The T45s were designed so that the original generators could be removed and replaced during refits (like the one shown in the photo from 2015). However, that only works if you’re only replacing the old ones with the same model. To fit three bigger generators into the ship is going to need some pretty heavy modification to the internal layout, and there’s just no way you could design that sort of working space into a warship


As far as I can tell the 2 original diesel engines (Wärtsilä 20V200) are 4.2×1.7×2.5m whereas the new MTU 20V 4000s (same as are going into the Type 26) are 3.9×1.5×2.4m so actually slightly smaller…There are of course 3 of them, not 2, so my guess is much of the open heart surgery is thanks to having to make space for the extra engine, and getting that one into place as there is likely no pre-built access path to the new location.


I doubt there’ll be a better opportunity to fit the Mk41s/A70s, if we’re ever going to do it.

Rick O'Shea

I agree, if they are ever to receive the Mk41 upgrade now is the time


It sounds like this job is a pure power plant change and not part of the regular refit cycle.


Better opportunity? No, this would definitely be it. Better time? Unless the budget gets a big uptick (and we need that just to keep what we already have) or LM want’s to do us a discount for ordering more Mk41s at the same time, fitting strike VLS to the T45s just isn’t a priority compared to getting the last Astute, more T31s, and retaining the Albions.

Geoffrey Simon Hicking

This may be a painful lesson, but at least we have the capability to correct this error. It could have been worse… couldn’t it?


Yes. Have you heard of the Mary Rose…


At least you lot didn’t buy the LCS. MOD made a mistake but it was correctable. We also bought the DDG 1000, right now it also is almost a complete waste. I’ll take MOD over DOD anytime. I’m an American by the way.


Yet again another kick In the balls to Babcock


Thing is with tried and tested is you have to do the trying and testing, which implies a certain amount of failure. I think I read that RR said that the turbines worked to specification which means somewhere the sums were wrong or use cases models were incomplete , I expect someone had done the math and knew the issues and rather than saying it we ended up with the “higher risk” verbiage, what is what bambozald Hoon.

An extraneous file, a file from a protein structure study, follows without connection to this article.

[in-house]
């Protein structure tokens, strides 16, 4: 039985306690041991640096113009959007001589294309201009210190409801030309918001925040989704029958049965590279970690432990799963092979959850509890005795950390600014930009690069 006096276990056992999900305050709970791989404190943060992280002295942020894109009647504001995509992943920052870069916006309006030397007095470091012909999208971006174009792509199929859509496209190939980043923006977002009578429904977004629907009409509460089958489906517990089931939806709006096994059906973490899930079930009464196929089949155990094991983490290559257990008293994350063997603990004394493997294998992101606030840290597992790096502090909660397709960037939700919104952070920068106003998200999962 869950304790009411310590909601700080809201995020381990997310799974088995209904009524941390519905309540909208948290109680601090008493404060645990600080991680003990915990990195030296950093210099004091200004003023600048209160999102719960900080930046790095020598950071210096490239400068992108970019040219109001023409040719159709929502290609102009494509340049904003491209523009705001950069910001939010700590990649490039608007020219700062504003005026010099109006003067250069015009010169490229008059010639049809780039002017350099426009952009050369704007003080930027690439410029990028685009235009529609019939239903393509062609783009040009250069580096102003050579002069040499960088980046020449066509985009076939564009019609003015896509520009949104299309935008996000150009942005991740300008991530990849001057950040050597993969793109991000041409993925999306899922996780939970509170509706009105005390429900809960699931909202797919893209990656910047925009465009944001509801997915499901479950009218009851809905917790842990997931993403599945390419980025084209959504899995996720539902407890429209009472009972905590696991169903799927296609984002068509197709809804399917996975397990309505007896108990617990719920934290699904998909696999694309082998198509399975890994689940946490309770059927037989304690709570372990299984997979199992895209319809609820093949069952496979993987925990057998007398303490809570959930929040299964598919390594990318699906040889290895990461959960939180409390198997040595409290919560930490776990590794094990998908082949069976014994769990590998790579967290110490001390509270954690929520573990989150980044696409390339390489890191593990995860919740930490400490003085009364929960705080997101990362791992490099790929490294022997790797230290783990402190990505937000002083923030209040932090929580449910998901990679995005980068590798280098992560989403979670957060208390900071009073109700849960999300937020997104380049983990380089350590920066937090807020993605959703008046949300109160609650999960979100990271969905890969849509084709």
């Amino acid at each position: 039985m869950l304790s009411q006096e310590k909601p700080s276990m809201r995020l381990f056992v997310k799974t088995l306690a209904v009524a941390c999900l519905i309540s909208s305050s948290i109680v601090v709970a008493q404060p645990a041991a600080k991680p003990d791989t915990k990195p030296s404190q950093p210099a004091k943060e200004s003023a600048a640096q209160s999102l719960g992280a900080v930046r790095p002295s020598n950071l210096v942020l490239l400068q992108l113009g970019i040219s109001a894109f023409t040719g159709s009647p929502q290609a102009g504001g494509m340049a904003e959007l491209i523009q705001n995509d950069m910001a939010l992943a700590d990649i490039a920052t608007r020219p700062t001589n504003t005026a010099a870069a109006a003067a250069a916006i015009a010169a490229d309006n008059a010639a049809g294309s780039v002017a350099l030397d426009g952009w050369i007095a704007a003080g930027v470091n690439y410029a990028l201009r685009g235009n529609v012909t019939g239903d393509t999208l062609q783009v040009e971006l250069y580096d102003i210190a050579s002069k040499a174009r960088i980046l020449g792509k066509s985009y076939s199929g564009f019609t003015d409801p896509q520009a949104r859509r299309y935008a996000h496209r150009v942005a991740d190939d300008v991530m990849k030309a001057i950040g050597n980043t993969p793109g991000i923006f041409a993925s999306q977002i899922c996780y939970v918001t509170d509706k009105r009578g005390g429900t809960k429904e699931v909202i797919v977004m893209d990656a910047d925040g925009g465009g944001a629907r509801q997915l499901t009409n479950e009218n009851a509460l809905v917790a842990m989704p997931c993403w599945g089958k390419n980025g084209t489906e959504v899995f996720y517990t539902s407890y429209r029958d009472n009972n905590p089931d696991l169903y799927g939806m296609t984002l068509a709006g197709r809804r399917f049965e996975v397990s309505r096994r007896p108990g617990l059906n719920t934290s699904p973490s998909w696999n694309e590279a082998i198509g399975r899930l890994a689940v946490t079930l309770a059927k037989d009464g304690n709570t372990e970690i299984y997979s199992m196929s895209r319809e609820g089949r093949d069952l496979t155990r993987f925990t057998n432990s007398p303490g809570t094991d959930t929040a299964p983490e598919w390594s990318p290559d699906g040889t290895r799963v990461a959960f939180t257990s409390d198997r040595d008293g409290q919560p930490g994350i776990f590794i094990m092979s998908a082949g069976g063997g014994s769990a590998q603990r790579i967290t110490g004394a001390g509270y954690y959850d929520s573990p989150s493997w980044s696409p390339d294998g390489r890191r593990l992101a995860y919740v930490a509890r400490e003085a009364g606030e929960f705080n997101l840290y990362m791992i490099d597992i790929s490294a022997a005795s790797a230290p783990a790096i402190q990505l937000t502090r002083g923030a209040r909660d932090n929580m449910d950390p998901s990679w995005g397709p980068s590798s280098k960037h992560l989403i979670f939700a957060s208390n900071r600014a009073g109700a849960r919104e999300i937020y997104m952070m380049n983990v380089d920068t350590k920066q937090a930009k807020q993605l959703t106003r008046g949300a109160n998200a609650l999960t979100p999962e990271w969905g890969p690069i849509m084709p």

Nothing much happening is there? T45’s come and go from Portsmouth. Some even get minor refits. The amazing thing to me is that everything is moving at a snail’s pace. T26 is the same story. Will the Treasury never learn that slow is expensive?

Darby Allen ex RN 42 1/2 years served

Darby Allen. I am not an engineer but see large cruise liners many many go about the seas with little problem in propulsion/power/electrics with little time in port or refit, can we not learn a little from them. We are not talking about weapons just power needed for the ship and kit that requires it.

Ronald Grinter

This Electrical propulsion system should be dumped with the MOD group who insisted on it, they have made the Royal Navy a laughing stock.

Col. Jaquirer



They could put sails on it……just a thought.

R Watt

Can anyone explain how six vessels built over a long period of time can all have the same built-in flaw. One would have thought that having completed the first one or two the problem would have been identified and corrected for the remaining vessels.

Much like the aircraft carriers, have these ships got any defence against the new breed of hypersonic missiles? It seems to me we are spending a huge amounts of money building wonderful targets in the event of a real war. Submarines would seem a much better investment.